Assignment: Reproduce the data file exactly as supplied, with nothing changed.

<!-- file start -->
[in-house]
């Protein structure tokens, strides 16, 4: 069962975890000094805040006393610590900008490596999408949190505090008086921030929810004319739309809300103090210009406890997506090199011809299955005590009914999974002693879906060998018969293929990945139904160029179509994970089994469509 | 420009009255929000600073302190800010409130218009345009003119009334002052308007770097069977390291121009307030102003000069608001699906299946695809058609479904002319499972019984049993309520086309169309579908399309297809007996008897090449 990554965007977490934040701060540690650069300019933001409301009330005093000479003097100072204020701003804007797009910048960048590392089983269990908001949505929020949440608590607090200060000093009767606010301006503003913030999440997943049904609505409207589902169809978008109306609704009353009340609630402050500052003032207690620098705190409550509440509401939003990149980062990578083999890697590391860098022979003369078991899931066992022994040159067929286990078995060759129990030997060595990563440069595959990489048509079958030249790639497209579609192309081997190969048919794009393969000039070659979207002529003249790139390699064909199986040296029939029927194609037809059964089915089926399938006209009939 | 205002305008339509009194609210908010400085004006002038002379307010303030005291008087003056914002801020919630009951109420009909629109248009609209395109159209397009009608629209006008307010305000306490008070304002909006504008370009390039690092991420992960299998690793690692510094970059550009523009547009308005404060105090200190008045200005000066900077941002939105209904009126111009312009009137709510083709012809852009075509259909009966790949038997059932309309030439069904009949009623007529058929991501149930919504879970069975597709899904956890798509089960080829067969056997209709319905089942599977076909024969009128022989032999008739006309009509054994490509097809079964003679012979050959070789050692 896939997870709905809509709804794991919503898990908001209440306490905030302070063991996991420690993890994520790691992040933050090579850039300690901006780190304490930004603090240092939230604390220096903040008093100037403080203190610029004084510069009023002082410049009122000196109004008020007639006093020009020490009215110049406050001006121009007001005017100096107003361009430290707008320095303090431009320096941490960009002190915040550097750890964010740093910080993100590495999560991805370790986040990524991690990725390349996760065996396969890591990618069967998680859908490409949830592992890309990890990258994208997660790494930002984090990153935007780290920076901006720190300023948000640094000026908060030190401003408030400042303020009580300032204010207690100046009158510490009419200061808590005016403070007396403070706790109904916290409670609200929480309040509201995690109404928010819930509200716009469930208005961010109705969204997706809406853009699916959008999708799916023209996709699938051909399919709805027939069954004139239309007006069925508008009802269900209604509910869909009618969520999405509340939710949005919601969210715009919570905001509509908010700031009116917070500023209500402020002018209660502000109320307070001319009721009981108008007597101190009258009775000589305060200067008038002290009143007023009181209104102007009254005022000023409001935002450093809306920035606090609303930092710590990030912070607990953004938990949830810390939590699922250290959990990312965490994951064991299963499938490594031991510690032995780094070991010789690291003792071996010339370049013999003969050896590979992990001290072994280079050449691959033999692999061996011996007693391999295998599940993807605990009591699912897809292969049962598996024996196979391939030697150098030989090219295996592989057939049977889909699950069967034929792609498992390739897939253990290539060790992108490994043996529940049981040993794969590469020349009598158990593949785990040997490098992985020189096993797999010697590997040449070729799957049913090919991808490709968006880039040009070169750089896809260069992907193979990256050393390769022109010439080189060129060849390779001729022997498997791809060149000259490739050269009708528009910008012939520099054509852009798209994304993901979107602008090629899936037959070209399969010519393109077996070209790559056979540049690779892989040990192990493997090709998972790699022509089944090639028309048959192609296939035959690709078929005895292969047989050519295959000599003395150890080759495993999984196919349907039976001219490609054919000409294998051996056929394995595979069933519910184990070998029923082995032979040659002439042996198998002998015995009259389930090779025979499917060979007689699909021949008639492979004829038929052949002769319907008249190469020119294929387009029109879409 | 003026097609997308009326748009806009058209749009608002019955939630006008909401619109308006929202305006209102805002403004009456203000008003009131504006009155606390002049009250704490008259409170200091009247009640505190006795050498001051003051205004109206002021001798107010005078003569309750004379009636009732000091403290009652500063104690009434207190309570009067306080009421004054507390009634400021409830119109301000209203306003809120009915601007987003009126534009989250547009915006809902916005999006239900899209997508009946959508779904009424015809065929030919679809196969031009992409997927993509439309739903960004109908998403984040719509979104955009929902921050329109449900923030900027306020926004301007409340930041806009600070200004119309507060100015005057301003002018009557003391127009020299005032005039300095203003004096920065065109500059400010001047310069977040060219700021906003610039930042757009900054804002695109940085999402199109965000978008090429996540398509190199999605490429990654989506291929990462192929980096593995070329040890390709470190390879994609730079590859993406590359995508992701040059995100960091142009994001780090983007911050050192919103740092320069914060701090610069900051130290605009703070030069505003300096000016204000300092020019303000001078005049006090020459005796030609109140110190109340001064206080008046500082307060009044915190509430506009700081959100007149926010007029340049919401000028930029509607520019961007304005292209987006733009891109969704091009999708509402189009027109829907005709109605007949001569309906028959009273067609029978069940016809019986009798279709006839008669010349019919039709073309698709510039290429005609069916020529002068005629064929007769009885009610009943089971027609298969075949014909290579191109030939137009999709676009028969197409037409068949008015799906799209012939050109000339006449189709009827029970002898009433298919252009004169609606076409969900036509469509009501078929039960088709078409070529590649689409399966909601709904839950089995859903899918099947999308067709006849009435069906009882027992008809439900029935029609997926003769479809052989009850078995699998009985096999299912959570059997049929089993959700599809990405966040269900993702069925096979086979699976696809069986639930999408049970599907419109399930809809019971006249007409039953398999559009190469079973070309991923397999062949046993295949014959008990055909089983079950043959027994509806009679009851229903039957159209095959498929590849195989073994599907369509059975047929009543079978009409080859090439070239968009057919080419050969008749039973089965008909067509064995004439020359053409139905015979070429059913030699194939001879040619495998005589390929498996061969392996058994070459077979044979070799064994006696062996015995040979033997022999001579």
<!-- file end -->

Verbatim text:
[in-house]
């Protein structure tokens, strides 16, 4: 069962975890000094805040006393610590900008490596999408949190505090008086921030929810004319739309809300103090210009406890997506090199011809299955005590009914999974002693879906060998018969293929990945139904160029179509994970089994469509 | 420009009255929000600073302190800010409130218009345009003119009334002052308007770097069977390291121009307030102003000069608001699906299946695809058609479904002319499972019984049993309520086309169309579908399309297809007996008897090449 990554965007977490934040701060540690650069300019933001409301009330005093000479003097100072204020701003804007797009910048960048590392089983269990908001949505929020949440608590607090200060000093009767606010301006503003913030999440997943049904609505409207589902169809978008109306609704009353009340609630402050500052003032207690620098705190409550509440509401939003990149980062990578083999890697590391860098022979003369078991899931066992022994040159067929286990078995060759129990030997060595990563440069595959990489048509079958030249790639497209579609192309081997190969048919794009393969000039070659979207002529003249790139390699064909199986040296029939029927194609037809059964089915089926399938006209009939 | 205002305008339509009194609210908010400085004006002038002379307010303030005291008087003056914002801020919630009951109420009909629109248009609209395109159209397009009608629209006008307010305000306490008070304002909006504008370009390039690092991420992960299998690793690692510094970059550009523009547009308005404060105090200190008045200005000066900077941002939105209904009126111009312009009137709510083709012809852009075509259909009966790949038997059932309309030439069904009949009623007529058929991501149930919504879970069975597709899904956890798509089960080829067969056997209709319905089942599977076909024969009128022989032999008739006309009509054994490509097809079964003679012979050959070789050692 896939997870709905809509709804794991919503898990908001209440306490905030302070063991996991420690993890994520790691992040933050090579850039300690901006780190304490930004603090240092939230604390220096903040008093100037403080203190610029004084510069009023002082410049009122000196109004008020007639006093020009020490009215110049406050001006121009007001005017100096107003361009430290707008320095303090431009320096941490960009002190915040550097750890964010740093910080993100590495999560991805370790986040990524991690990725390349996760065996396969890591990618069967998680859908490409949830592992890309990890990258994208997660790494930002984090990153935007780290920076901006720190300023948000640094000026908060030190401003408030400042303020009580300032204010207690100046009158510490009419200061808590005016403070007396403070706790109904916290409670609200929480309040509201995690109404928010819930509200716009469930208005961010109705969204997706809406853009699916959008999708799916023209996709699938051909399919709805027939069954004139239309007006069925508008009802269900209604509910869909009618969520999405509340939710949005919601969210715009919570905001509509908010700031009116917070500023209500402020002018209660502000109320307070001319009721009981108008007597101190009258009775000589305060200067008038002290009143007023009181209104102007009254005022000023409001935002450093809306920035606090609303930092710590990030912070607990953004938990949830810390939590699922250290959990990312965490994951064991299963499938490594031991510690032995780094070991010789690291003792071996010339370049013999003969050896590979992990001290072994280079050449691959033999692999061996011996007693391999295998599940993807605990009591699912897809292969049962598996024996196979391939030697150098030989090219295996592989057939049977889909699950069967034929792609498992390739897939253990290539060790992108490994043996529940049981040993794969590469020349009598158990593949785990040997490098992985020189096993797999010697590997040449070729799957049913090919991808490709968006880039040009070169750089896809260069992907193979990256050393390769022109010439080189060129060849390779001729022997498997791809060149000259490739050269009708528009910008012939520099054509852009798209994304993901979107602008090629899936037959070209399969010519393109077996070209790559056979540049690779892989040990192990493997090709998972790699022509089944090639028309048959192609296939035959690709078929005895292969047989050519295959000599003395150890080759495993999984196919349907039976001219490609054919000409294998051996056929394995595979069933519910184990070998029923082995032979040659002439042996198998002998015995009259389930090779025979499917060979007689699909021949008639492979004829038929052949002769319907008249190469020119294929387009029109879409 | 003026097609997308009326748009806009058209749009608002019955939630006008909401619109308006929202305006209102805002403004009456203000008003009131504006009155606390002049009250704490008259409170200091009247009640505190006795050498001051003051205004109206002021001798107010005078003569309750004379009636009732000091403290009652500063104690009434207190309570009067306080009421004054507390009634400021409830119109301000209203306003809120009915601007987003009126534009989250547009915006809902916005999006239900899209997508009946959508779904009424015809065929030919679809196969031009992409997927993509439309739903960004109908998403984040719509979104955009929902921050329109449900923030900027306020926004301007409340930041806009600070200004119309507060100015005057301003002018009557003391127009020299005032005039300095203003004096920065065109500059400010001047310069977040060219700021906003610039930042757009900054804002695109940085999402199109965000978008090429996540398509190199999605490429990654989506291929990462192929980096593995070329040890390709470190390879994609730079590859993406590359995508992701040059995100960091142009994001780090983007911050050192919103740092320069914060701090610069900051130290605009703070030069505003300096000016204000300092020019303000001078005049006090020459005796030609109140110190109340001064206080008046500082307060009044915190509430506009700081959100007149926010007029340049919401000028930029509607520019961007304005292209987006733009891109969704091009999708509402189009027109829907005709109605007949001569309906028959009273067609029978069940016809019986009798279709006839008669010349019919039709073309698709510039290429005609069916020529002068005629064929007769009885009610009943089971027609298969075949014909290579191109030939137009999709676009028969197409037409068949008015799906799209012939050109000339006449189709009827029970002898009433298919252009004169609606076409969900036509469509009501078929039960088709078409070529590649689409399966909601709904839950089995859903899918099947999308067709006849009435069906009882027992008809439900029935029609997926003769479809052989009850078995699998009985096999299912959570059997049929089993959700599809990405966040269900993702069925096979086979699976696809069986639930999408049970599907419109399930809809019971006249007409039953398999559009190469079973070309991923397999062949046993295949014959008990055909089983079950043959027994509806009679009851229903039957159209095959498929590849195989073994599907369509059975047929009543079978009409080859090439070239968009057919080419050969008749039973089965008909067509064995004439020359053409139905015979070429059913030699194939001879040619495998005589390929498996061969392996058994070459077979044979070799064994006696062996015995040979033997022999001579």